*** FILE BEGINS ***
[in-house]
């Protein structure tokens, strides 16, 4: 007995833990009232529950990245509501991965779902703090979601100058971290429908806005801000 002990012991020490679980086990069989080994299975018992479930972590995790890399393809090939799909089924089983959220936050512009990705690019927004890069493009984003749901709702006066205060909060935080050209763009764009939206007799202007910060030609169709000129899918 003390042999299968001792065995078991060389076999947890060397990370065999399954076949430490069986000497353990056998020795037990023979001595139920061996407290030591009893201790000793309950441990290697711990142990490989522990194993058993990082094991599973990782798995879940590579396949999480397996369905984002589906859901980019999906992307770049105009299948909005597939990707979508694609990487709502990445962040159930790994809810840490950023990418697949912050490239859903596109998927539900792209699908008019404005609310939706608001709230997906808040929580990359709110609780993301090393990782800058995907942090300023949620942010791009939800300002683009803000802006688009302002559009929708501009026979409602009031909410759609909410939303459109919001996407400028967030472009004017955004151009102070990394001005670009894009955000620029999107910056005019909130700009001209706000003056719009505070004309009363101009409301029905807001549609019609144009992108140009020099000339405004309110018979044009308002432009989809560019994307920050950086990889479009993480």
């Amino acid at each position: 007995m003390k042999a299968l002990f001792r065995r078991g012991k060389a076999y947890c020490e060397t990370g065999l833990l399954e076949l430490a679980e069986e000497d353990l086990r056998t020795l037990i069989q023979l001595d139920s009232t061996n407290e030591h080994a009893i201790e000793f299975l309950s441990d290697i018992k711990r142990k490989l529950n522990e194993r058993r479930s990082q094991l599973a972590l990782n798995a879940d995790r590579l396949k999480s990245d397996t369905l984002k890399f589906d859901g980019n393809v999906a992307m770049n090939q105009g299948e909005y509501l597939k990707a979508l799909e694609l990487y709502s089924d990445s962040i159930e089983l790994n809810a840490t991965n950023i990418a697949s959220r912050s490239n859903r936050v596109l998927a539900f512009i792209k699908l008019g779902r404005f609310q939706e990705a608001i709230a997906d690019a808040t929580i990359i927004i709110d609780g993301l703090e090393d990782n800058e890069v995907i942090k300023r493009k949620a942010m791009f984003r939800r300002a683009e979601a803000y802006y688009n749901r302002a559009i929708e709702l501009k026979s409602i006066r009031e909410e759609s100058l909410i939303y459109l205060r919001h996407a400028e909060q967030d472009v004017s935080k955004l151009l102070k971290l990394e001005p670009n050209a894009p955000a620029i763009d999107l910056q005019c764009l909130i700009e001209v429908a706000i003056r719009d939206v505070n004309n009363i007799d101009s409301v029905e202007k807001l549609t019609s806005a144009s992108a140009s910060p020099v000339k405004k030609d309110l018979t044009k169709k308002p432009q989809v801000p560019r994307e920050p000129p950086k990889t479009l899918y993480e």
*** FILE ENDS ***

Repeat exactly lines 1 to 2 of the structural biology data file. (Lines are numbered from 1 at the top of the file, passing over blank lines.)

[in-house]
């Protein structure tokens, strides 16, 4: 007995833990009232529950990245509501991965779902703090979601100058971290429908806005801000 002990012991020490679980086990069989080994299975018992479930972590995790890399393809090939799909089924089983959220936050512009990705690019927004890069493009984003749901709702006066205060909060935080050209763009764009939206007799202007910060030609169709000129899918 003390042999299968001792065995078991060389076999947890060397990370065999399954076949430490069986000497353990056998020795037990023979001595139920061996407290030591009893201790000793309950441990290697711990142990490989522990194993058993990082094991599973990782798995879940590579396949999480397996369905984002589906859901980019999906992307770049105009299948909005597939990707979508694609990487709502990445962040159930790994809810840490950023990418697949912050490239859903596109998927539900792209699908008019404005609310939706608001709230997906808040929580990359709110609780993301090393990782800058995907942090300023949620942010791009939800300002683009803000802006688009302002559009929708501009026979409602009031909410759609909410939303459109919001996407400028967030472009004017955004151009102070990394001005670009894009955000620029999107910056005019909130700009001209706000003056719009505070004309009363101009409301029905807001549609019609144009992108140009020099000339405004309110018979044009308002432009989809560019994307920050950086990889479009993480």